Clinical Biochemistry is involved in diagnosis, monitoring and treatment of disease through analysis of bodily fluids such as blood, urine and CSF. The results of biochemical tests are vital in selecting the most appropriate management pathways, and providing the best possible care for patients.
The Biochemistry Department offers a comprehensive service for its users, including analysis and interpretation of routinely requested tests; and a number of specialist services. The Department receives over 6000 requests and produces approximately 25 000 results during a normal working day.
The majority of tests are performed using automated analysers, although for some tests, a significant manual component is necessary. In addition, the Department is able to facilitate referral of samples to specialist laboratories for analysis.
Further information is available by clicking the links below:
- Location and opening times
- Test requesting
- Telephone limits
- Common problems affecting blood test results
- Testing in paediatric patients
- Toxicology investigations
- Individual laboratory sections
- Staff and training
- Fasting sample requirements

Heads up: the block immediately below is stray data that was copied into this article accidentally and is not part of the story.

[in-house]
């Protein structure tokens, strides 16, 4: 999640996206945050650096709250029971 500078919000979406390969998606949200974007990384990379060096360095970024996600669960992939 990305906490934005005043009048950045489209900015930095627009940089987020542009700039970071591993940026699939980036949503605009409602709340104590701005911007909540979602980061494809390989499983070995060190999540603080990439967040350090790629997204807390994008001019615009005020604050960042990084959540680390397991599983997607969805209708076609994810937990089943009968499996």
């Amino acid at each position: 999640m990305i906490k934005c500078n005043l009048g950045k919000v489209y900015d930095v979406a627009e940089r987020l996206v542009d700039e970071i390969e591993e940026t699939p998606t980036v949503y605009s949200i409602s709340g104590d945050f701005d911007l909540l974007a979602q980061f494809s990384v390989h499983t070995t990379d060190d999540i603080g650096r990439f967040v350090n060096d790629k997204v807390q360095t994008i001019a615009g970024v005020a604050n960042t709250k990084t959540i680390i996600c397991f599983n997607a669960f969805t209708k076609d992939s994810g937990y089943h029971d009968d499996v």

- Frequently asked questions for Biochemistry
The department provides a comprehensive, UKAS accredited (ISO 15189) Clinical Biochemistry service as part of the North Midlands and Cheshire Pathology Services.
UKAS Accredited Medical laboratory No. 9351.
Our accreditation is limited to those activities described on our UKAS schedule of accreditation.
If you wish to contact the Laboratory, click here for contact details.
The Department actively supports clinical research projects. It has an on-going research and development programme and has facilities to undertake molecular biological and cell culture techniques. Clinicians wishing to initiate research projects are invited to contact the Consultant Clinical Biochemist or Consultant Chemical Pathologist.
For general enquiries regarding clinical trials please email firstname.lastname@example.org.
Participation in clinical trials requiring clinical biochemistry analysis should be discussed with Dr Chris Duff, prior to commencement.